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It's not in the OED yet, but it's in Wikipedia, and in Ross Douthat's most recent blog post, "A Teachable Moment", NYT 10/16/2013:

According to the Wikipedia article,

The word "strategery" (/strəˈtiːdʒəri/ strə-tee-jər-ee) was coined for a Saturday Night Live sketch, written by James Downey, airing October 7, 2000, which satirized the performances of George W. Bush and Al Gore, two candidates for President of the United States, during the first presidential debate for election year 2000. Comedian Will Ferrell played Bush and used the word "strategery" (a mock-Bushism playing on the word "strategy"), when asked by a mock debate moderator to summarize "the best argument for his campaign", thus satirizing Bush's reputation for mispronouncing words. The episode was later released as part of a video tape titled Presidential Bash 2000.

After the 2000 presidential election, people inside the Bush White House reportedly began using the term as a joke, and it later grew to become a term of art among them meaning oversight of any activity by Bush's political consultants. Bush's strategists also came to be known within the White House as "The Department of Strategery" or the "Strategery Group."

Apparently strategery has been generalized to mean "political planning on the part of Republican politicians on the national level". Or maybe it was just a typo.


  1. Rodger C said,

    October 17, 2013 @ 7:08 am

    And then there's "stragedy."

  2. Chris Adams said,

    October 17, 2013 @ 7:51 am

    In the usage I've seen, there's also a strong whiff of brilliant plans which weren't as well thought out as claimed, no doubt from later usage after Iraq turned out to require a step 2. This would definitely be compatible with the mad scramble to figure out an acceptable end to the shutdown.

  3. Ginger Yellow said,

    October 17, 2013 @ 8:00 am

    I see it used quite frequently on videogaming forums. I don't know how much of that is conscious and how much is just in error – it doesn't seem to have any different connotations in that context than "strategy" would.

  4. Mark said,

    October 17, 2013 @ 8:52 am

    Coworkers around me use this every week with the more generalized meaning of "poorly thought-out plan". Examples: "My software roll-out strategery needs some work" and "If that's the best strategery you can come up with we're doomed."

    It is often used to imply that someone's plan is actually a non-plan… that they wrote down general steps but are really going to just fake their way through a process when they actually perform the duty.

  5. GeorgeW said,

    October 17, 2013 @ 9:21 am

    I vote 'typo.' Douthat is a serious and traditional thinker. However, I would think that both he and the Times would use spell checkers (or maybe this made it to some spell checkers?)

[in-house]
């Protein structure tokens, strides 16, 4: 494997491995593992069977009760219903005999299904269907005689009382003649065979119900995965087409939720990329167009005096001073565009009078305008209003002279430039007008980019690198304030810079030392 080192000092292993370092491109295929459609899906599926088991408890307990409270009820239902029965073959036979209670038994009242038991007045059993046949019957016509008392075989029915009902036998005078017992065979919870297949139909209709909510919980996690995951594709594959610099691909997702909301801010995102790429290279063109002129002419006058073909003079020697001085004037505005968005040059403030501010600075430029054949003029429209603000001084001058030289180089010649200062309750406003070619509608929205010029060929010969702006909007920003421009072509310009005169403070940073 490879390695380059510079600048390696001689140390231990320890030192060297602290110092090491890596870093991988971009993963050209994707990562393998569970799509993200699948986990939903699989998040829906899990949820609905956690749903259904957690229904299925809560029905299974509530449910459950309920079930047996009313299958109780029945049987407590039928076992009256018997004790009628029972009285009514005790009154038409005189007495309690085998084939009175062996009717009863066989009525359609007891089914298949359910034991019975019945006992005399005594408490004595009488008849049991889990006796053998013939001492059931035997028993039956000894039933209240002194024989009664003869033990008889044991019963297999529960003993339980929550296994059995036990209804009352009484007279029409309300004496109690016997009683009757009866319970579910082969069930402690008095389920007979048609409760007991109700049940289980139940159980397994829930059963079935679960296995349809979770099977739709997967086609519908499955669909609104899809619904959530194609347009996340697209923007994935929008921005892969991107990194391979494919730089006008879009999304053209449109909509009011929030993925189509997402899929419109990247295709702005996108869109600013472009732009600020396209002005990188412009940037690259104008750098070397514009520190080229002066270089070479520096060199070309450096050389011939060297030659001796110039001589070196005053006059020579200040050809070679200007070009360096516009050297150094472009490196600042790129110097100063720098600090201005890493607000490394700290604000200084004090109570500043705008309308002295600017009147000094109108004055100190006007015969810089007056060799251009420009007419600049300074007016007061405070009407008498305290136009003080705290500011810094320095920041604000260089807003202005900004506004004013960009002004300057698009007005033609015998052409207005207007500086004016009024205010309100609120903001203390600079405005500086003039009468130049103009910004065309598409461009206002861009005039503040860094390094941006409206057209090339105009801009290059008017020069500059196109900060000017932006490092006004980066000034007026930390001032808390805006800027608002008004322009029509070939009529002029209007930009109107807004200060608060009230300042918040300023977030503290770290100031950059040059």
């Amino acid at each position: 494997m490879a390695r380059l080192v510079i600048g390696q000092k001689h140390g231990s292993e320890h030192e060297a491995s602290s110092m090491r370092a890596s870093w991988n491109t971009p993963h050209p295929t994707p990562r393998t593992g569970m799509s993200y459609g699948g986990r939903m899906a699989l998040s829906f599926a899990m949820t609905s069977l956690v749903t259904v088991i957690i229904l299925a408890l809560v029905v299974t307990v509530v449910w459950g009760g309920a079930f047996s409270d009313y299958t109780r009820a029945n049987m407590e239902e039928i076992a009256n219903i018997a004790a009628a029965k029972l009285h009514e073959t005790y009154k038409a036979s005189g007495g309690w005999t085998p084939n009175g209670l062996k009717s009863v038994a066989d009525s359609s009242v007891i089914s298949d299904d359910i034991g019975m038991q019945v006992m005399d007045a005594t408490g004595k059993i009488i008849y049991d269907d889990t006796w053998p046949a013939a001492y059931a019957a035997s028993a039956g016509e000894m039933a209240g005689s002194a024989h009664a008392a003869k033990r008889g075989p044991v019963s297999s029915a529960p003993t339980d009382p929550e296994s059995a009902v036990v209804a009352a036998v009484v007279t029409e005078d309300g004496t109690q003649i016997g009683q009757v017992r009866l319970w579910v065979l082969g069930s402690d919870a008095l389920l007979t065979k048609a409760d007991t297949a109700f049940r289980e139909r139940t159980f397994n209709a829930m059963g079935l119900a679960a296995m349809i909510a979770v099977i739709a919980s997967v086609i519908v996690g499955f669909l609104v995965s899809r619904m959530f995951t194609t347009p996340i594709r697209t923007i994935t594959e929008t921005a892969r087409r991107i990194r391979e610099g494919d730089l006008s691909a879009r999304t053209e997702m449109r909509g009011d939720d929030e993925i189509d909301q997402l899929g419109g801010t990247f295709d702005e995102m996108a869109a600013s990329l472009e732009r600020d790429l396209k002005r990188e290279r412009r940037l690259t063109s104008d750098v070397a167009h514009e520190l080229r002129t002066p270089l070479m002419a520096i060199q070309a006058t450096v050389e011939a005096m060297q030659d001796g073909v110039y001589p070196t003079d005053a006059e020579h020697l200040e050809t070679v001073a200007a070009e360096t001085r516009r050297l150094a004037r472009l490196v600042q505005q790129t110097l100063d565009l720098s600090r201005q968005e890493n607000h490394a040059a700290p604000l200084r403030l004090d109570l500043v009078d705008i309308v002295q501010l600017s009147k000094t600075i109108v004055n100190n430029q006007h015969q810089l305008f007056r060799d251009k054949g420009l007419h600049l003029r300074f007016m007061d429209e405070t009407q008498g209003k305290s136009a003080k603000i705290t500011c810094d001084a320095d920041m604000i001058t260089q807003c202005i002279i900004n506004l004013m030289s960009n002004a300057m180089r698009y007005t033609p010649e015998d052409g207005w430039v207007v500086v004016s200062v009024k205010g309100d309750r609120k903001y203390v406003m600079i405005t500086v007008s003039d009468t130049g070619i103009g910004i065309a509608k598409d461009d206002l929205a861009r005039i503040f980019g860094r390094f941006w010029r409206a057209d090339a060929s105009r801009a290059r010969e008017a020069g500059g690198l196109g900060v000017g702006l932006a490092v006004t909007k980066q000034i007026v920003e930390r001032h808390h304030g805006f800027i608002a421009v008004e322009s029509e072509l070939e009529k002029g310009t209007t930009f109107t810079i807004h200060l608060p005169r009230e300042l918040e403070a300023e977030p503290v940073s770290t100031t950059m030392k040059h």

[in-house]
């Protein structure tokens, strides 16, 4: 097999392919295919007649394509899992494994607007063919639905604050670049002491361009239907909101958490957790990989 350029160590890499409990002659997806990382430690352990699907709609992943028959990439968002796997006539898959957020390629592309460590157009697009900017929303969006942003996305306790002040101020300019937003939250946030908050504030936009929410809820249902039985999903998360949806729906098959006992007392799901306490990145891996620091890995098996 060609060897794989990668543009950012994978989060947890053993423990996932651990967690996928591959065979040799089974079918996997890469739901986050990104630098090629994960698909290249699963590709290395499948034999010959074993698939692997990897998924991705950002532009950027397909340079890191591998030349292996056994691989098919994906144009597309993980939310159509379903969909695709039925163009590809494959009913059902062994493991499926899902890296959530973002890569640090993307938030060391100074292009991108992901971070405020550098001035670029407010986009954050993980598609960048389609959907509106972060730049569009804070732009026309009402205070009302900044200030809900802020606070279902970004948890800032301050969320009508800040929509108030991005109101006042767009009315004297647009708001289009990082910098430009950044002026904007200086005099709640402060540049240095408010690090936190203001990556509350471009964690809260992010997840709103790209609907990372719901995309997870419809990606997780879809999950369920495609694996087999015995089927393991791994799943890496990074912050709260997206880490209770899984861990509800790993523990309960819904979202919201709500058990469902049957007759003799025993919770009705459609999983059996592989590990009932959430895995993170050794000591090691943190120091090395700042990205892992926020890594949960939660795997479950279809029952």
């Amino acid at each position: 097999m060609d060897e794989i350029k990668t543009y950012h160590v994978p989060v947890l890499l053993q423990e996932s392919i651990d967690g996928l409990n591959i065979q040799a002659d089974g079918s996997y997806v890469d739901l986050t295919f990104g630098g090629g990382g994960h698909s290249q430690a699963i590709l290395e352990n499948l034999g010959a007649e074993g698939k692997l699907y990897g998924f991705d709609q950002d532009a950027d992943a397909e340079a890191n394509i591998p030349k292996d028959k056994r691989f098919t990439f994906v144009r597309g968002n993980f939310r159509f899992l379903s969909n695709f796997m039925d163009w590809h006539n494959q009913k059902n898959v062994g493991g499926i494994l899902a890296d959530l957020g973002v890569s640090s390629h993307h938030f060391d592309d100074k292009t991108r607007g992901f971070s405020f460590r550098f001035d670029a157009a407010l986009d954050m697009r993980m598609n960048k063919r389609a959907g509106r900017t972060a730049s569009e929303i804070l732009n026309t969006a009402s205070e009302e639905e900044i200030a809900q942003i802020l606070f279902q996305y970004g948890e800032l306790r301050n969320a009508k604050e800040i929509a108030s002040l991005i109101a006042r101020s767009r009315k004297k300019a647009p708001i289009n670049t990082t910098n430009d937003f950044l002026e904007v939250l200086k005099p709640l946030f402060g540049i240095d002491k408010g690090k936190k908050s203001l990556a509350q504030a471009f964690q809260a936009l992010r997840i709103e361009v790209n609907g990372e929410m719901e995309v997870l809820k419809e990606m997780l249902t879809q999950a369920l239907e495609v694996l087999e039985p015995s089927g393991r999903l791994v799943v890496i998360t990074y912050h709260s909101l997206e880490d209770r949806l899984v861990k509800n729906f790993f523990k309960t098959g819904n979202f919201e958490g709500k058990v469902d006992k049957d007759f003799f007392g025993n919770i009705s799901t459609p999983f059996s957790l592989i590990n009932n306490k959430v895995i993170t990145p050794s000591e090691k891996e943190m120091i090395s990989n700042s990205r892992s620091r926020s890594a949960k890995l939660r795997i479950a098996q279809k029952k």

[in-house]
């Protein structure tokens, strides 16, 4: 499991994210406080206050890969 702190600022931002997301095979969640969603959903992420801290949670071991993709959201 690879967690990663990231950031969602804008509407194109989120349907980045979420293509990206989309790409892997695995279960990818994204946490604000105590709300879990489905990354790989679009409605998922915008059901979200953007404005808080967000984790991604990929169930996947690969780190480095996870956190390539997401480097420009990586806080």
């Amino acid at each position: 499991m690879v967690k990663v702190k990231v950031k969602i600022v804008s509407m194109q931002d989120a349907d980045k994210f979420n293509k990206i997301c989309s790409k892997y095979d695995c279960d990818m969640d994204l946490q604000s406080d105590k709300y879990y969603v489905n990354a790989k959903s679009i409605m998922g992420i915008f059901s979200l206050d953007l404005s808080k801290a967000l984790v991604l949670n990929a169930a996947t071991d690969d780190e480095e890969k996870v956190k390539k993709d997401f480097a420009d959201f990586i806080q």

6. Jonathan Gress-Wright said,

    October 17, 2013 @ 9:35 am

    If "strategery" really did become part of Republican jargon (even if ironic at first), perhaps Douthat is using the word in that sense? I don't think it's quite replaced "strategy" yet (though if it's being used widely and un-self-consciously on videogaming forums, perhaps it will start competing with "strategy" more generally).

  7. Colin Fine said,

    October 17, 2013 @ 9:35 am

    I've never met the word before, but I took it as a blend of "strategy" and a suffix "-ery" (which I've also not consciously noticed before) meaning "something underhand", as in "trickery" and "skullduggery".

  8. Erica said,

    October 17, 2013 @ 10:10 am

    When I see "strategery" used in a gaming context, it's usually needling or self-deprecating (i.e. a boneheaded move), though I have also seen it apparently used as simply a light-hearted synonym for "strategy".

    I would also note, though, that unlike "strategy", I never see "strategery" used as a count noun. You can have two strategies, but not *two strategeries. As Colin Fine mentions, this is probably because of the association with mass nouns like "trickery".

  9. Ginger Yellow said,

    October 17, 2013 @ 12:04 pm

    When I see "strategery" used in a gaming context, it's usually needling or self-deprecating (i.e. a boneheaded move), though I have also seen it apparently used as simply a light-hearted synonym for "strategy".

    I had that intuition myself, but a quick empirical check of one of the forums I frequent showed it being used as a direct synonym in most cases. Of course, maybe different communities have different shared meanings.

  10. George Grady said,

    October 17, 2013 @ 12:45 pm

    Rush Limbaugh uses the word "strategery" quite often, which has undoubtedly helped its spread since its coinage on SNL.

  11. James said,

    October 17, 2013 @ 3:22 pm

    It's obviously an intentional reference, and a humorous one. Douthat writes, "I … stress once more the essential absurdity of the … gambit we've just witnessed … collapse. However you slice and dice … the strategery …."

    He's emphasizing the ridiculousness and failure of the plan.

  12. Ken Brown said,

    October 17, 2013 @ 5:52 pm

    I'm not familiar with the word. My first guess at it was that a strategery was a room full of people whose job is making up strategies.

  13. ShadowFox said,

    October 17, 2013 @ 11:53 pm

    I've been seeing the word for years but haven't really followed it too closely. I noticed two senses, depending on the speaker. Some use it as mocking for poor strategy, but others use it in earnest to represent the act of producing a strategy.

    And, no, @GeorgeW, Dothat is not a serious thinker if he can justify Catholic Church coverup of pedophile priests by pointing to sexual revolution of the 1960s. He's a hack. He might be an occasionally-silver-tongued hack, but still a hack.

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